Keeping zoo animals safe in the summertime heat

NOW: Keeping zoo animals safe in the summertime heat


SOUTH BEND, Ind. -- This week's heat isn't just impacting humans. The animals at Potawatomi Zoo come from all regions of the world, and they all deal with Michiana's heat a little differently.

Zoo staff offer animals a variety of ways to stay cool: fans, misters, ice enrichments, even air conditioning units built into houses (like the red pandas).

On hot days, you can see animals like Masamba the rhino digging into the mud to find a cool spot.

Animals like tortoises, who enjoy warmer temperatures, also have a mud bath they can enjoy if they choose.

Zoo director Josh Sisk says that while each animal has a different temperature protocol, ultimately, they let animals decide whether to spend the day outdoors or in their holding barn.

"We give animals choice," he explained. "We may get a complaint from the public on a hundred degree day, 'well, there wasn't that many animals.' It's because we give them that choice. We won't just lock them out in their enclosure."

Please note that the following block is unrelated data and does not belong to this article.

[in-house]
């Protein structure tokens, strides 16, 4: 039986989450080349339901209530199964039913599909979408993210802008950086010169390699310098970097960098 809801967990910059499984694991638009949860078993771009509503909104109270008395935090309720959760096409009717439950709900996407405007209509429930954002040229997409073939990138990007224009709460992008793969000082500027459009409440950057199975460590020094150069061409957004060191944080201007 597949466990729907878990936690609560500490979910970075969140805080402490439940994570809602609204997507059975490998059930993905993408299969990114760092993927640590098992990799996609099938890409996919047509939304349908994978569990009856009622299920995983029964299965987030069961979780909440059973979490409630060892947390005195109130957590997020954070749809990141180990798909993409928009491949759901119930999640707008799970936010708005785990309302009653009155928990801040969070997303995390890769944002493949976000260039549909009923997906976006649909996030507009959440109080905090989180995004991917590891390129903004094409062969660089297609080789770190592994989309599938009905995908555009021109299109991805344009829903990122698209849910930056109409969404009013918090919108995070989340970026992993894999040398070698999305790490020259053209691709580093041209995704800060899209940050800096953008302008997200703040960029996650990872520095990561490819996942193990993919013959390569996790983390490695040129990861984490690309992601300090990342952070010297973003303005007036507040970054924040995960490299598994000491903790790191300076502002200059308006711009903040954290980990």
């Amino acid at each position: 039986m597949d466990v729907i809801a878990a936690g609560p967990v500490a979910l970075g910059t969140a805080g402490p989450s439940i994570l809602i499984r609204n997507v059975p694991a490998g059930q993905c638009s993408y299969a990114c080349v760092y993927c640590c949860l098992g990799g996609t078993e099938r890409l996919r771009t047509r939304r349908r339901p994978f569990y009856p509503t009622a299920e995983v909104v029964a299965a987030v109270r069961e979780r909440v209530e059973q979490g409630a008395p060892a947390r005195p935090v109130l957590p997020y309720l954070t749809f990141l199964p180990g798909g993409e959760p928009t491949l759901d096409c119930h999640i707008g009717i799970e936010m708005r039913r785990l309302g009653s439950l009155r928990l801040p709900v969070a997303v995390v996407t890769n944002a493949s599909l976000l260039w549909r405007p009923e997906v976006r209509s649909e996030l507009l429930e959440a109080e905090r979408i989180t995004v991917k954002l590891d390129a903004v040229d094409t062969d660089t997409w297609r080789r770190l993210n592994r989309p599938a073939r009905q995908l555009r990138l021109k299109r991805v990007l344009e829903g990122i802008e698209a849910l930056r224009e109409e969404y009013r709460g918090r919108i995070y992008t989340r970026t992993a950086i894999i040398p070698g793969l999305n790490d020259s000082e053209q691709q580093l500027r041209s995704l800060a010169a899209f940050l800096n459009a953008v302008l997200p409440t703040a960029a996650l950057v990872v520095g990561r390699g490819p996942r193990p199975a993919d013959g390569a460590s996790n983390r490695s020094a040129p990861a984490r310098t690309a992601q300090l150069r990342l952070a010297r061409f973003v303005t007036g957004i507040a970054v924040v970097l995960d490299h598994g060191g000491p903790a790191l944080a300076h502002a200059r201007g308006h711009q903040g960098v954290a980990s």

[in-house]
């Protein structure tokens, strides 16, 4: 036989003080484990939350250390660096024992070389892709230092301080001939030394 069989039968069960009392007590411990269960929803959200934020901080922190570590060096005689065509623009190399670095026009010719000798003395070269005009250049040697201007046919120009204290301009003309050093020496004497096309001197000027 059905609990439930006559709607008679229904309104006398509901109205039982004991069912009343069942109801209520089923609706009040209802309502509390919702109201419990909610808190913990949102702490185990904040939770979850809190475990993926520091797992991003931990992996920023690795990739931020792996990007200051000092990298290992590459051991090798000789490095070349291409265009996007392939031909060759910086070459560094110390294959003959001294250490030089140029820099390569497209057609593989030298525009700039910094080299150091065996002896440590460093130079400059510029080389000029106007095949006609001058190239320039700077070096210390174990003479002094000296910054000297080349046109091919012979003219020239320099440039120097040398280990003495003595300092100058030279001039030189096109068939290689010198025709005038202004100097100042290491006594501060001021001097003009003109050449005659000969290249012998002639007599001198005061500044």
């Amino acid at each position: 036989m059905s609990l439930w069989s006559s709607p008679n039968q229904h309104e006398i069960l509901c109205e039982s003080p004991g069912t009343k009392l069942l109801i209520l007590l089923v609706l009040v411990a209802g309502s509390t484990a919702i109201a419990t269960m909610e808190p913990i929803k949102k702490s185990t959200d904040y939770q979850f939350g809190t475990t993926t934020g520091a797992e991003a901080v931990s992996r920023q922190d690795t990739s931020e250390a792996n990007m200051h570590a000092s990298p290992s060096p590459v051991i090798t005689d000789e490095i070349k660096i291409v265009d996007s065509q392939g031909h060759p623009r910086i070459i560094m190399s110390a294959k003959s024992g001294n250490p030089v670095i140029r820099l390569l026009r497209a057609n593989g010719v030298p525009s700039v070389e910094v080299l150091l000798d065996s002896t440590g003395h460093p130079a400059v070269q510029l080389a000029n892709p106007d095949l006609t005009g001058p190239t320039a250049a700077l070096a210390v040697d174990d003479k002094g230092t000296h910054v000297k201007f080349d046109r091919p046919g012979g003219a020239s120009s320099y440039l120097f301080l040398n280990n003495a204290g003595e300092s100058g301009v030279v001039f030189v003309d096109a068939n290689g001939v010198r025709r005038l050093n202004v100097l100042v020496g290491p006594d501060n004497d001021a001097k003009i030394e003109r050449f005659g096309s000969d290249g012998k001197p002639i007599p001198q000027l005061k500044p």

The holding barn, which Sisk relates to animals' bedrooms, are a series of behind-the-scenes stables for animals. These can be heated in the winter, or cooled in the summer. This is where animals may decide to stay inside if they feel too hot.

In addition to heat, we've also seen thunderstorms this week. Sisk says that unlike our pets at home, animals at the zoo typically aren't too scared during loud storms.

"We run from storms. We run from bad weather. I think sometimes the animals enjoy the change," Sisk explained. "The rhino loves the rain. A lot of the birds love the rain, because they get out, they can clean their feathers."

The reason many animals are brought indoors during a storm is to protect the enclosures. If a large limb fell on an exhibit, it could be unsafe for animals or for visitors.

If you still want to visit the zoo for the season, they are open until October 31. You can find their hours by visiting here.

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